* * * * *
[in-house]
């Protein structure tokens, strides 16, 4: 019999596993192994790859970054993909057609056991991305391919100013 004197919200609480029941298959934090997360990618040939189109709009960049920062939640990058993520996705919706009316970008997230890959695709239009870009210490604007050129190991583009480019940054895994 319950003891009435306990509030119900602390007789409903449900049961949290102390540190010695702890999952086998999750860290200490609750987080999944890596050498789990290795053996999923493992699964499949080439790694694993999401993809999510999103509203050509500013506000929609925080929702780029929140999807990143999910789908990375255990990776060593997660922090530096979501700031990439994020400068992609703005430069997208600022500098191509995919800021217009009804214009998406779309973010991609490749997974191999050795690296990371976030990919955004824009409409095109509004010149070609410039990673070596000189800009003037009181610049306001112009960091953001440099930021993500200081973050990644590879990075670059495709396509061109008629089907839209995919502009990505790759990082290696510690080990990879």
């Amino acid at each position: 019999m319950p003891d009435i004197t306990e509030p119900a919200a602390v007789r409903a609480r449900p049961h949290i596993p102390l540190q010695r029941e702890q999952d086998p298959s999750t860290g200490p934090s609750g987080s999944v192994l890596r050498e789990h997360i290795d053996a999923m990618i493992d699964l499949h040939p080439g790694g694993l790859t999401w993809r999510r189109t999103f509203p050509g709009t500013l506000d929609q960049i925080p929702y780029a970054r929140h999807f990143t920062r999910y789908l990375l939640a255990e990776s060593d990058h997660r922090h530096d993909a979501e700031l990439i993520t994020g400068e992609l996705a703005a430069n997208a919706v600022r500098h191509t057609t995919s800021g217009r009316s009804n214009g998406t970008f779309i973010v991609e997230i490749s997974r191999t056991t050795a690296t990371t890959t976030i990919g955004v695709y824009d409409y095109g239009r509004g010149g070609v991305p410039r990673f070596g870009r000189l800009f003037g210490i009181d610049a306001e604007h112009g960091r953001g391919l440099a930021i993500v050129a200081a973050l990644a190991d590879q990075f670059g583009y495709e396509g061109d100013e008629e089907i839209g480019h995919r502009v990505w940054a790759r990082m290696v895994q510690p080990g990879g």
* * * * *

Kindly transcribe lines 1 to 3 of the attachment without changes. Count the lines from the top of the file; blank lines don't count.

[in-house]
């Protein structure tokens, strides 16, 4: 019999596993192994790859970054993909057609056991991305391919100013 004197919200609480029941298959934090997360990618040939189109709009960049920062939640990058993520996705919706009316970008997230890959695709239009870009210490604007050129190991583009480019940054895994 319950003891009435306990509030119900602390007789409903449900049961949290102390540190010695702890999952086998999750860290200490609750987080999944890596050498789990290795053996999923493992699964499949080439790694694993999401993809999510999103509203050509500013506000929609925080929702780029929140999807990143999910789908990375255990990776060593997660922090530096979501700031990439994020400068992609703005430069997208600022500098191509995919800021217009009804214009998406779309973010991609490749997974191999050795690296990371976030990919955004824009409409095109509004010149070609410039990673070596000189800009003037009181610049306001112009960091953001440099930021993500200081973050990644590879990075670059495709396509061109008629089907839209995919502009990505790759990082290696510690080990990879």
């Amino acid at each position: 019999m319950p003891d009435i004197t306990e509030p119900a919200a602390v007789r409903a609480r449900p049961h949290i596993p102390l540190q010695r029941e702890q999952d086998p298959s999750t860290g200490p934090s609750g987080s999944v192994l890596r050498e789990h997360i290795d053996a999923m990618i493992d699964l499949h040939p080439g790694g694993l790859t999401w993809r999510r189109t999103f509203p050509g709009t500013l506000d929609q960049i925080p929702y780029a970054r929140h999807f990143t920062r999910y789908l990375l939640a255990e990776s060593d990058h997660r922090h530096d993909a979501e700031l990439i993520t994020g400068e992609l996705a703005a430069n997208a919706v600022r500098h191509t057609t995919s800021g217009r009316s009804n214009g998406t970008f779309i973010v991609e997230i490749s997974r191999t056991t050795a690296t990371t890959t976030i990919g955004v695709y824009d409409y095109g239009r509004g010149g070609v991305p410039r990673f070596g870009r000189l800009f003037g210490i009181d610049a306001e604007h112009g960091r953001g391919l440099a930021i993500v050129a200081a973050l990644a190991d590879q990075f670059g583009y495709e396509g061109d100013e008629e089907i839209g480019h995919r502009v990505w940054a790759r990082m290696v895994q510690p080990g990879g």